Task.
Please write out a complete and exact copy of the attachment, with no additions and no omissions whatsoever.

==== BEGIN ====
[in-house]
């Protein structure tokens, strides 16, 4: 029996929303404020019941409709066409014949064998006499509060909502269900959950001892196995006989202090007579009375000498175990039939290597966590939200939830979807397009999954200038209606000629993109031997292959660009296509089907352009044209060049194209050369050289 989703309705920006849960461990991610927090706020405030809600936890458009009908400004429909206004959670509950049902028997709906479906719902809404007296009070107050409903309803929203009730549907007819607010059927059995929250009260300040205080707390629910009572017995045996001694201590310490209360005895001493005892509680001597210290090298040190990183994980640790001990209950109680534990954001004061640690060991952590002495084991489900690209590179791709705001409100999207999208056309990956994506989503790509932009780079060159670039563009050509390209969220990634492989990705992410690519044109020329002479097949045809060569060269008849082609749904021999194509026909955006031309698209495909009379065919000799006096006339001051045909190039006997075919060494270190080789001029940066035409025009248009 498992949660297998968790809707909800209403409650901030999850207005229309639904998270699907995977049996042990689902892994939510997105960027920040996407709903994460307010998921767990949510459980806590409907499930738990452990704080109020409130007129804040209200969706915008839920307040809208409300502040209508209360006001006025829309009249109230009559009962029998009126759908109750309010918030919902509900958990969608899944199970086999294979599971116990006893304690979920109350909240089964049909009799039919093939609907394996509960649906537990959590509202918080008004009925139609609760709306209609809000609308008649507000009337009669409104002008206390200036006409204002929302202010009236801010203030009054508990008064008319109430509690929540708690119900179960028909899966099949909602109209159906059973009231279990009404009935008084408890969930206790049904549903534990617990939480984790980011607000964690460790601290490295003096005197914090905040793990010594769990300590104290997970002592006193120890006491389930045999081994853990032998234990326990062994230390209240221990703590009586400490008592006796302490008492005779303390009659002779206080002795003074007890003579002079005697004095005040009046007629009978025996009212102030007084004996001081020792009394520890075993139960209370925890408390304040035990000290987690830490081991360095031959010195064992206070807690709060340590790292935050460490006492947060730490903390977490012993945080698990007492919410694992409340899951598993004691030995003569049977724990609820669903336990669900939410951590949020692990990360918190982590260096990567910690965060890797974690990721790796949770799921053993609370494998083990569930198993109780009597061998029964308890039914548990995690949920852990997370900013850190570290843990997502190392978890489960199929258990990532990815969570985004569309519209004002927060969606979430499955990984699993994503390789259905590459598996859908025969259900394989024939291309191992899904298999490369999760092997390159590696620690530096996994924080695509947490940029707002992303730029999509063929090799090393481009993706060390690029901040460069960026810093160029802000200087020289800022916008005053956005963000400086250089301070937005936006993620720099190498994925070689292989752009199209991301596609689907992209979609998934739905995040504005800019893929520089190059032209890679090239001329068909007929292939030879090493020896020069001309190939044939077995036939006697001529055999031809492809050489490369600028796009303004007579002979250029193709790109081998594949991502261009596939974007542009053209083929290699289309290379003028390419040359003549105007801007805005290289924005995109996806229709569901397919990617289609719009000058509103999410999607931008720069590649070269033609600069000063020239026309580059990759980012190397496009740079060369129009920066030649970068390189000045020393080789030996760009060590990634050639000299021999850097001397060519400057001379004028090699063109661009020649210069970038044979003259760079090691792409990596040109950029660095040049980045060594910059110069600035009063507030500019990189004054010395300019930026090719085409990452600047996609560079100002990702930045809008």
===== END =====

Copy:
[in-house]
């Protein structure tokens, strides 16, 4: 029996929303404020019941409709066409014949064998006499509060909502269900959950001892196995006989202090007579009375000498175990039939290597966590939200939830979807397009999954200038209606000629993109031997292959660009296509089907352009044209060049194209050369050289 989703309705920006849960461990991610927090706020405030809600936890458009009908400004429909206004959670509950049902028997709906479906719902809404007296009070107050409903309803929203009730549907007819607010059927059995929250009260300040205080707390629910009572017995045996001694201590310490209360005895001493005892509680001597210290090298040190990183994980640790001990209950109680534990954001004061640690060991952590002495084991489900690209590179791709705001409100999207999208056309990956994506989503790509932009780079060159670039563009050509390209969220990634492989990705992410690519044109020329002479097949045809060569060269008849082609749904021999194509026909955006031309698209495909009379065919000799006096006339001051045909190039006997075919060494270190080789001029940066035409025009248009 498992949660297998968790809707909800209403409650901030999850207005229309639904998270699907995977049996042990689902892994939510997105960027920040996407709903994460307010998921767990949510459980806590409907499930738990452990704080109020409130007129804040209200969706915008839920307040809208409300502040209508209360006001006025829309009249109230009559009962029998009126759908109750309010918030919902509900958990969608899944199970086999294979599971116990006893304690979920109350909240089964049909009799039919093939609907394996509960649906537990959590509202918080008004009925139609609760709306209609809000609308008649507000009337009669409104002008206390200036006409204002929302202010009236801010203030009054508990008064008319109430509690929540708690119900179960028909899966099949909602109209159906059973009231279990009404009935008084408890969930206790049904549903534990617990939480984790980011607000964690460790601290490295003096005197914090905040793990010594769990300590104290997970002592006193120890006491389930045999081994853990032998234990326990062994230390209240221990703590009586400490008592006796302490008492005779303390009659002779206080002795003074007890003579002079005697004095005040009046007629009978025996009212102030007084004996001081020792009394520890075993139960209370925890408390304040035990000290987690830490081991360095031959010195064992206070807690709060340590790292935050460490006492947060730490903390977490012993945080698990007492919410694992409340899951598993004691030995003569049977724990609820669903336990669900939410951590949020692990990360918190982590260096990567910690965060890797974690990721790796949770799921053993609370494998083990569930198993109780009597061998029964308890039914548990995690949920852990997370900013850190570290843990997502190392978890489960199929258990990532990815969570985004569309519209004002927060969606979430499955990984699993994503390789259905590459598996859908025969259900394989024939291309191992899904298999490369999760092997390159590696620690530096996994924080695509947490940029707002992303730029999509063929090799090393481009993706060390690029901040460069960026810093160029802000200087020289800022916008005053956005963000400086250089301070937005936006993620720099190498994925070689292989752009199209991301596609689907992209979609998934739905995040504005800019893929520089190059032209890679090239001329068909007929292939030879090493020896020069001309190939044939077995036939006697001529055999031809492809050489490369600028796009303004007579002979250029193709790109081998594949991502261009596939974007542009053209083929290699289309290379003028390419040359003549105007801007805005290289924005995109996806229709569901397919990617289609719009000058509103999410999607931008720069590649070269033609600069000063020239026309580059990759980012190397496009740079060369129009920066030649970068390189000045020393080789030996760009060590990634050639000299021999850097001397060519400057001379004028090699063109661009020649210069970038044979003259760079090691792409990596040109950029660095040049980045060594910059110069600035009063507030500019990189004054010395300019930026090719085409990452600047996609560079100002990702930045809008």